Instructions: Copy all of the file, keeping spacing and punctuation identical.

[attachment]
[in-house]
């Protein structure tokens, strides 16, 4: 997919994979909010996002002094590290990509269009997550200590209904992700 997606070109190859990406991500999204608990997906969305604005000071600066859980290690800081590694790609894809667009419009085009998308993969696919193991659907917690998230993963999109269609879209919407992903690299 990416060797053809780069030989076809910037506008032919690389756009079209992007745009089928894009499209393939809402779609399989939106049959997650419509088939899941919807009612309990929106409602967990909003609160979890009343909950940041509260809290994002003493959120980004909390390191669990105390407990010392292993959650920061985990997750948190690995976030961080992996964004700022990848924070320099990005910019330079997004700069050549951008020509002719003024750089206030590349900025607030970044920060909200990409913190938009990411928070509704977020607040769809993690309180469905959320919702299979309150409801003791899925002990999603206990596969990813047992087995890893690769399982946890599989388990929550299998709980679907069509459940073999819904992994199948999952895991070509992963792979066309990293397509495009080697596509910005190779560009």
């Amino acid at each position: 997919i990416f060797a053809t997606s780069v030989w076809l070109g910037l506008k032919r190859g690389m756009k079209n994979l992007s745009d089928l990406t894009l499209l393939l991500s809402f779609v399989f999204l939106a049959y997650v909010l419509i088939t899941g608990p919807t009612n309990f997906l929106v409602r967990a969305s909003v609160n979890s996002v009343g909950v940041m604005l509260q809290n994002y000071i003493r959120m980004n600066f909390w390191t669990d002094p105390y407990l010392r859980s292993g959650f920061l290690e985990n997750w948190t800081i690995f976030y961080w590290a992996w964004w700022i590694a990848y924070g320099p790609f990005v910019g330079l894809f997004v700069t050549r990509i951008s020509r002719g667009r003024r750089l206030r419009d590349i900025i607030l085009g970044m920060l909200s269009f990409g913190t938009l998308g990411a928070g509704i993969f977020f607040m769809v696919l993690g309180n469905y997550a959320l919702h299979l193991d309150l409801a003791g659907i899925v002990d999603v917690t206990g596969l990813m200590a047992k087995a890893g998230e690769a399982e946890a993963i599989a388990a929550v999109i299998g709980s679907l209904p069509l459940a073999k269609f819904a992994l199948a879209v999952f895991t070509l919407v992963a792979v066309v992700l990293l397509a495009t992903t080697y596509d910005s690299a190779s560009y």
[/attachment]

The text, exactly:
[in-house]
């Protein structure tokens, strides 16, 4: 997919994979909010996002002094590290990509269009997550200590209904992700 997606070109190859990406991500999204608990997906969305604005000071600066859980290690800081590694790609894809667009419009085009998308993969696919193991659907917690998230993963999109269609879209919407992903690299 990416060797053809780069030989076809910037506008032919690389756009079209992007745009089928894009499209393939809402779609399989939106049959997650419509088939899941919807009612309990929106409602967990909003609160979890009343909950940041509260809290994002003493959120980004909390390191669990105390407990010392292993959650920061985990997750948190690995976030961080992996964004700022990848924070320099990005910019330079997004700069050549951008020509002719003024750089206030590349900025607030970044920060909200990409913190938009990411928070509704977020607040769809993690309180469905959320919702299979309150409801003791899925002990999603206990596969990813047992087995890893690769399982946890599989388990929550299998709980679907069509459940073999819904992994199948999952895991070509992963792979066309990293397509495009080697596509910005190779560009």
């Amino acid at each position: 997919i990416f060797a053809t997606s780069v030989w076809l070109g910037l506008k032919r190859g690389m756009k079209n994979l992007s745009d089928l990406t894009l499209l393939l991500s809402f779609v399989f999204l939106a049959y997650v909010l419509i088939t899941g608990p919807t009612n309990f997906l929106v409602r967990a969305s909003v609160n979890s996002v009343g909950v940041m604005l509260q809290n994002y000071i003493r959120m980004n600066f909390w390191t669990d002094p105390y407990l010392r859980s292993g959650f920061l290690e985990n997750w948190t800081i690995f976030y961080w590290a992996w964004w700022i590694a990848y924070g320099p790609f990005v910019g330079l894809f997004v700069t050549r990509i951008s020509r002719g667009r003024r750089l206030r419009d590349i900025i607030l085009g970044m920060l909200s269009f990409g913190t938009l998308g990411a928070g509704i993969f977020f607040m769809v696919l993690g309180n469905y997550a959320l919702h299979l193991d309150l409801a003791g659907i899925v002990d999603v917690t206990g596969l990813m200590a047992k087995a890893g998230e690769a399982e946890a993963i599989a388990a929550v999109i299998g709980s679907l209904p069509l459940a073999k269609f819904a992994l199948a879209v999952f895991t070509l919407v992963a792979v066309v992700l990293l397509a495009t992903t080697y596509d910005s690299a190779s560009y």